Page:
cd /usr/local/src sudo wget https://github.com/cisco/ChezScheme/archive/v9.4.tar.gz gunzip v9.4.tar.gz tar -xvf v9.4.tar sudo rm v9.4.tar cd ChezScheme-9.4 sudo ./configure sudo make install

At this point you should have a working Chez Scheme system on the Linux computer. You might want to stop and play with it to make sure it works. Assuming that you compiled on an Intel system, the machine type was `a6le`

, so perform the following steps to cross-compile to machine type `arm32le`

for the Android ARM:

sudo mkdir boot/arm32le cd a6le sudo make -f Mf-boot arm32le.boot cd .. sudo ./configure -m=arm32le sudo ./configure --workarea=arm32le cd arm32le/s sudo make -f Mf-cross m=a6le xm=arm32le base=../../a6le

Now the cross-compilation is complete and you are ready to work on the Android ARM system. Still on the desktop, pack up the complete Chez Scheme system:

cd /usr/local/src sudo tar -czvf ChezScheme-9.4.tar.gz ChezScheme-9.4

We look next at the Android ARM tablet. We will be running under GnuRoot, so that must first be installed and configured. On the tablet, go to the Google Play Store and install program GnuRoot Debian; it should take only a few minutes. The environment installed by GnuRoot is minimal, so perform the following steps to install some useful software on your system:

apt-get update && apt-get -y upgrade apt-get install build-essential ed vim m4 gawk apt-get install ssh guile-2.0 python wget curl

Depending on your aspirations, you might want to install some other packages, or omit some of those shown above. Next, copy the .gz file to directory /usr/local/src on an Android tablet running GnuRoot; I did it by performing the following commands on the tablet, which was connected to my local network, but they are unlikely to work unmodified on your machine:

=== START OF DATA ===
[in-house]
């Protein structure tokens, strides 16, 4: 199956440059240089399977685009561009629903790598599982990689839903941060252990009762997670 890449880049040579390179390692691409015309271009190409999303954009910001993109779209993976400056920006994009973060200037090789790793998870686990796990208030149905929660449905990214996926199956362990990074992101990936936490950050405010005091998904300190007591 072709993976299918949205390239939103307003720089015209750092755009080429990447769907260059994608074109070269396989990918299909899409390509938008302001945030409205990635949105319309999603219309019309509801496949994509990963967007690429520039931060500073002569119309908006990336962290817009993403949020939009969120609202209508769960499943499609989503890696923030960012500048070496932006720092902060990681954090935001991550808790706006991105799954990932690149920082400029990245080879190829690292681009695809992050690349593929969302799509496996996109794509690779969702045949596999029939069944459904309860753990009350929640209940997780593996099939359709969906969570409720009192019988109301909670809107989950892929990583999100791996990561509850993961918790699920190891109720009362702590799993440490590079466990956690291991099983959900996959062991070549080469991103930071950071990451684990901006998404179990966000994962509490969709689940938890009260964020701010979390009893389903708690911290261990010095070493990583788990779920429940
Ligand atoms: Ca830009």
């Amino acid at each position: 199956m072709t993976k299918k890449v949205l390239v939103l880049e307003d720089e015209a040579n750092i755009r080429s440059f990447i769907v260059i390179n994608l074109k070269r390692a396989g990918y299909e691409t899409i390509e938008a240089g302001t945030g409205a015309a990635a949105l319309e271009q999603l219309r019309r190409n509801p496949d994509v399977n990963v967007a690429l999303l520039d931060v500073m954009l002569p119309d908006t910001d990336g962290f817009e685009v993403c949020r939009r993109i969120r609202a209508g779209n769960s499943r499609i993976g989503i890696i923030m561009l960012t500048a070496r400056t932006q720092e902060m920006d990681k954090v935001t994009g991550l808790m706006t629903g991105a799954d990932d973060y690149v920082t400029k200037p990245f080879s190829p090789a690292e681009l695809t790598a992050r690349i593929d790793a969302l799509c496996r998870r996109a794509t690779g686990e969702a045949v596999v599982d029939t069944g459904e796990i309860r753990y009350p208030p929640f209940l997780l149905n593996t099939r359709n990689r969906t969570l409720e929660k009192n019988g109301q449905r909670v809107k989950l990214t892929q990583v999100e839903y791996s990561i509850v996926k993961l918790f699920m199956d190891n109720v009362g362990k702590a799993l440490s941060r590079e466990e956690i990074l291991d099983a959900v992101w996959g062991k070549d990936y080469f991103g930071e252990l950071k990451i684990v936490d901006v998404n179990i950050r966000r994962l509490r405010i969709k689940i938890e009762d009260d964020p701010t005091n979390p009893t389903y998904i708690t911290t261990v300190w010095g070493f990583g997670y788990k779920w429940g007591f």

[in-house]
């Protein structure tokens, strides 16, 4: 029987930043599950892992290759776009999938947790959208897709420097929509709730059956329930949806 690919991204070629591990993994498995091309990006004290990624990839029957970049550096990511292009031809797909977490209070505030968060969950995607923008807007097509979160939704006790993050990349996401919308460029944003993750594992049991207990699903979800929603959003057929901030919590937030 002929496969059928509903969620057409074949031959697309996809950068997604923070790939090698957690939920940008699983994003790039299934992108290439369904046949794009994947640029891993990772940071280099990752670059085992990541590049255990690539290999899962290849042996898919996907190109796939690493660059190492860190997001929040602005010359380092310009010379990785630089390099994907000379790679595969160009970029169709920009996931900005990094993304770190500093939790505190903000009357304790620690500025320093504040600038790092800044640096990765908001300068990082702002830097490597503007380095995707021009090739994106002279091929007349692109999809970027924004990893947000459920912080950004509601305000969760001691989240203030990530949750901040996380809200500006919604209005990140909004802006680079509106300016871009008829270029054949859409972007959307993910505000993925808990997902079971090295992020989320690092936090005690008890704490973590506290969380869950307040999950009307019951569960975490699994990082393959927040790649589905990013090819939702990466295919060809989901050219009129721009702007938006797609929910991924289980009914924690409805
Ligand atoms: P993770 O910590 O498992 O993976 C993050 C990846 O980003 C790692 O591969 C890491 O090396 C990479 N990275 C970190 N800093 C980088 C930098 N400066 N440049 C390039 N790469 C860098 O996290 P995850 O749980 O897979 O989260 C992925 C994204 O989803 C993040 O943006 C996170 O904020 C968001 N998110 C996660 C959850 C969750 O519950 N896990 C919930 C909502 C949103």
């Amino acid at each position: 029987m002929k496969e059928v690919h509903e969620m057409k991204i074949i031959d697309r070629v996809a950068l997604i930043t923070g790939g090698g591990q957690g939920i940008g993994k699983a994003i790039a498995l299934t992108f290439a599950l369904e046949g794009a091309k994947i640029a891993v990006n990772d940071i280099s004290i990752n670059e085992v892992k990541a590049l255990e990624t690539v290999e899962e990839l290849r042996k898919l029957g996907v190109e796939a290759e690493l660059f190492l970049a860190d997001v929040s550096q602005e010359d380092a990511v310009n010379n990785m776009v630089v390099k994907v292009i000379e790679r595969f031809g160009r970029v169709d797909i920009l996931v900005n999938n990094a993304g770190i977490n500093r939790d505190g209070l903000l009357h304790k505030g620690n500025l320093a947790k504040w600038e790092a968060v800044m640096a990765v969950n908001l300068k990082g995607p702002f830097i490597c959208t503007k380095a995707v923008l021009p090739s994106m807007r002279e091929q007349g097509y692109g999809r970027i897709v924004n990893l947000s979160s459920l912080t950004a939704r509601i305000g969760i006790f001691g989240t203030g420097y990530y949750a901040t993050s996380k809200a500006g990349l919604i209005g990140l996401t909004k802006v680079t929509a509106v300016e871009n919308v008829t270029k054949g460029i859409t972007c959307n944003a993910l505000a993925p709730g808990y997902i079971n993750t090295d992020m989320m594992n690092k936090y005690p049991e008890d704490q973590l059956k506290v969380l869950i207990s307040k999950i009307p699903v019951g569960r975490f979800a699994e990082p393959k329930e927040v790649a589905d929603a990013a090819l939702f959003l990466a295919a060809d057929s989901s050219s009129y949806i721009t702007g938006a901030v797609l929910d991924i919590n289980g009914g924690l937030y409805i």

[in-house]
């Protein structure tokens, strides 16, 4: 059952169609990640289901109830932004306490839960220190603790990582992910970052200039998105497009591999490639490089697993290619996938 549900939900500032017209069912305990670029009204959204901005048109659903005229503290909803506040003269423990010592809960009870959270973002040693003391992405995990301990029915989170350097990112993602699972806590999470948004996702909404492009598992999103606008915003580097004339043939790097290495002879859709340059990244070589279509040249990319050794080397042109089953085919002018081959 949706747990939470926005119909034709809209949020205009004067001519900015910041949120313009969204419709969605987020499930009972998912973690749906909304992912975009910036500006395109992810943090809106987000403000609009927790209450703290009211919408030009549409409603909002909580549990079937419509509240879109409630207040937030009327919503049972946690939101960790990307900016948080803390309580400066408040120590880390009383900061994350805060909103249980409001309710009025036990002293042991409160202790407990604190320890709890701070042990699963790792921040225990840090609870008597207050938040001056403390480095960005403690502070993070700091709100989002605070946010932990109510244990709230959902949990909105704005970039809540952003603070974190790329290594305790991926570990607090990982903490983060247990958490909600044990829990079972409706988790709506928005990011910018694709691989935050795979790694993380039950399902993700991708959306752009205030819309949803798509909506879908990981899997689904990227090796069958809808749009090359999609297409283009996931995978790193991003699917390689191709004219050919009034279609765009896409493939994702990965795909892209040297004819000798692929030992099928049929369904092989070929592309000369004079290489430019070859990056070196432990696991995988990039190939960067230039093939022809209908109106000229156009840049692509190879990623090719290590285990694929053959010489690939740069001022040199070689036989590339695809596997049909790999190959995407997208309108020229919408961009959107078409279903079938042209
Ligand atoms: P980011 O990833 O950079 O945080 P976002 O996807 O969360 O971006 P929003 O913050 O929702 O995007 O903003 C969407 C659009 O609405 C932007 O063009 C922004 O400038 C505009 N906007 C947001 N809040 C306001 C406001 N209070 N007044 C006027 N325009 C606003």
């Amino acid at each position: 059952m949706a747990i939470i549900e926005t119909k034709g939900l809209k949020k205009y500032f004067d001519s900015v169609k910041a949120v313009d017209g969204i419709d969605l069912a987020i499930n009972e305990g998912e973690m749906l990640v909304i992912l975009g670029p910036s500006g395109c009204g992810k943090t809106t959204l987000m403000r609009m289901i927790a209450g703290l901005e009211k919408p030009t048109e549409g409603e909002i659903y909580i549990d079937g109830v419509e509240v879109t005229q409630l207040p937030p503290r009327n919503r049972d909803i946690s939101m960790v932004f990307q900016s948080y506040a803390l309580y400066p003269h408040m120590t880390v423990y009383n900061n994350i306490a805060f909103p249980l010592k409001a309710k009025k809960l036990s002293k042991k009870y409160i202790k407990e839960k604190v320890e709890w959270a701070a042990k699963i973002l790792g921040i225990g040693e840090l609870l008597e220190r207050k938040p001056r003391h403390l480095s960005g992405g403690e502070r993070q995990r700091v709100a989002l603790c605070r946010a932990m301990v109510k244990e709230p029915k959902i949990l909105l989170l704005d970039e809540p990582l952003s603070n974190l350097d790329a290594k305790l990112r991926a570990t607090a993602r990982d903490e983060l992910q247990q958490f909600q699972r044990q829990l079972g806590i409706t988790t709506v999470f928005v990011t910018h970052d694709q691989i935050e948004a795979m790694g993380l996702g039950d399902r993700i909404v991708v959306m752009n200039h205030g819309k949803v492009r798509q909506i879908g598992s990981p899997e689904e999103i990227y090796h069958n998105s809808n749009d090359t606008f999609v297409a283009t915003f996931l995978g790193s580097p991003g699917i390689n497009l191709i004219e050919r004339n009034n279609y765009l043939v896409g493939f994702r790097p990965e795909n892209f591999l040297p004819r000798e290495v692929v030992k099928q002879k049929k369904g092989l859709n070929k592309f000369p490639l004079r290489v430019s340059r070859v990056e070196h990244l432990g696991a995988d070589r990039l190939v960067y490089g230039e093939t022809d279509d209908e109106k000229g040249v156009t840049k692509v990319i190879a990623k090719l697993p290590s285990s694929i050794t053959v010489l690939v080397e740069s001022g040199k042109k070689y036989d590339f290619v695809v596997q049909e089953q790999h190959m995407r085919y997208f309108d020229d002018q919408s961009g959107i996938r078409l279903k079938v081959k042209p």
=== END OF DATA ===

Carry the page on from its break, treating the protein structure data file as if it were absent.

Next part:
cd /usr/local/src sftp phil@192.168.1.65 cd /usr/local/src get ChezScheme-9.4.tar.gz quit

Once you have copied the .gz file to the tablet, perform the following steps there. It is odd to install and then uninstall X-windows, but Chez Scheme requires X-windows to compile, and doesn’t require it to run, so this sequence is correct (that was the trick that took me so long to figure out, delaying the compilation by several weeks):

apt-get install libncurses5-dev libncursesw5-dev gunzip ChezScheme-9.4.tar.gz tar -xvf ChezScheme-9.4.tar rm ChezScheme-9.4.tar cd ChezScheme-9.4 apt-get x11-common libx11-dev cd arm32le/c make apt-get purge x11-common libx11-dev cd ../s make allx cd ../..

At this point the program is compiled and ready to use. However, the install script doesn’t work properly, for some reason, so the program must be installed manually with the following commands:

cp arm32le/bin/scheme /usr/local/bin cp arm32le/bin/petite /usr/local/bin chmod +x /usr/local/bin/scheme chmod +x /usr/local/bin/petite mkdir /usr/local/csv9.4/arm32le cp boot/arm32le/scheme.boot /usr/local/csv9.4/arm32le cp boot/arm32le/petite.boot /usr/local/csv9.4/arm32le

And that’s it. To test your installation, type `scheme`

at the command-line prompt; you should be rewarded with the Chez Scheme welcome text followed by a Scheme prompt:

Chez Scheme Version 9.4 Copyright 1984-2016 Cisco Systems, Inc. >

Your task is to get your preferred programming environment working on your mobile device, and let us know how it works. If anyone installs Chez Scheme, I would appreciate your feedback on the instructions given above, particularly if you find any errors.